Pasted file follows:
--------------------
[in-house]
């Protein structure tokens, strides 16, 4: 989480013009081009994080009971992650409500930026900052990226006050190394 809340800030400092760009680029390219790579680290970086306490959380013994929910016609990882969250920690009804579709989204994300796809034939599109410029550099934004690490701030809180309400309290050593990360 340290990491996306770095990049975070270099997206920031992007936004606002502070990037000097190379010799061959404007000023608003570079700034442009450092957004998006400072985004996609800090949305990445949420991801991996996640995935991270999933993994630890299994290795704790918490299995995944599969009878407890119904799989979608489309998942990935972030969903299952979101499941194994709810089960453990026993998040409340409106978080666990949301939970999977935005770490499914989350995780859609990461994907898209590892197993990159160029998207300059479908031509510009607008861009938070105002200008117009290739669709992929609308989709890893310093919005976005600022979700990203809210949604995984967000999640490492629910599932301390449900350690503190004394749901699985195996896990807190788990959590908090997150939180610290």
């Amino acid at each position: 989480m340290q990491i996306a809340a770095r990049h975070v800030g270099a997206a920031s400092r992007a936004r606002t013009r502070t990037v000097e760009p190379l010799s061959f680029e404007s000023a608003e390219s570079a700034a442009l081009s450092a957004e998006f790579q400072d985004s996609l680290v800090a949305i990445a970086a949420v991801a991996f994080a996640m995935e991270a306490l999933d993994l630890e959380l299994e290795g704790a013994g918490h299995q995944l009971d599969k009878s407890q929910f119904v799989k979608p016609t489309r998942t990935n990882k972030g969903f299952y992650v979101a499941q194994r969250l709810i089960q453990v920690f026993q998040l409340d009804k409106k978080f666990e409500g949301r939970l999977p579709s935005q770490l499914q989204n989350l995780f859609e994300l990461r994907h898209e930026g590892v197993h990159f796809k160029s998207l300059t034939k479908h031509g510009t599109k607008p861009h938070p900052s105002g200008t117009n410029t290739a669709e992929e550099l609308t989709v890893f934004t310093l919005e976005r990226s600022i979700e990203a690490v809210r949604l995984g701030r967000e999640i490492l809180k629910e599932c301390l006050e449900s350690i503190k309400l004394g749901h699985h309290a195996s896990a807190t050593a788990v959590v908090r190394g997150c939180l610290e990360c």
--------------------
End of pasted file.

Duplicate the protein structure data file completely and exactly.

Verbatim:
[in-house]
């Protein structure tokens, strides 16, 4: 989480013009081009994080009971992650409500930026900052990226006050190394 809340800030400092760009680029390219790579680290970086306490959380013994929910016609990882969250920690009804579709989204994300796809034939599109410029550099934004690490701030809180309400309290050593990360 340290990491996306770095990049975070270099997206920031992007936004606002502070990037000097190379010799061959404007000023608003570079700034442009450092957004998006400072985004996609800090949305990445949420991801991996996640995935991270999933993994630890299994290795704790918490299995995944599969009878407890119904799989979608489309998942990935972030969903299952979101499941194994709810089960453990026993998040409340409106978080666990949301939970999977935005770490499914989350995780859609990461994907898209590892197993990159160029998207300059479908031509510009607008861009938070105002200008117009290739669709992929609308989709890893310093919005976005600022979700990203809210949604995984967000999640490492629910599932301390449900350690503190004394749901699985195996896990807190788990959590908090997150939180610290």
């Amino acid at each position: 989480m340290q990491i996306a809340a770095r990049h975070v800030g270099a997206a920031s400092r992007a936004r606002t013009r502070t990037v000097e760009p190379l010799s061959f680029e404007s000023a608003e390219s570079a700034a442009l081009s450092a957004e998006f790579q400072d985004s996609l680290v800090a949305i990445a970086a949420v991801a991996f994080a996640m995935e991270a306490l999933d993994l630890e959380l299994e290795g704790a013994g918490h299995q995944l009971d599969k009878s407890q929910f119904v799989k979608p016609t489309r998942t990935n990882k972030g969903f299952y992650v979101a499941q194994r969250l709810i089960q453990v920690f026993q998040l409340d009804k409106k978080f666990e409500g949301r939970l999977p579709s935005q770490l499914q989204n989350l995780f859609e994300l990461r994907h898209e930026g590892v197993h990159f796809k160029s998207l300059t034939k479908h031509g510009t599109k607008p861009h938070p900052s105002g200008t117009n410029t290739a669709e992929e550099l609308t989709v890893f934004t310093l919005e976005r990226s600022i979700e990203a690490v809210r949604l995984g701030r967000e999640i490492l809180k629910e599932c301390l006050e449900s350690i503190k309400l004394g749901h699985h309290a195996s896990a807190t050593a788990v959590v908090r190394g997150c939180l610290e990360c």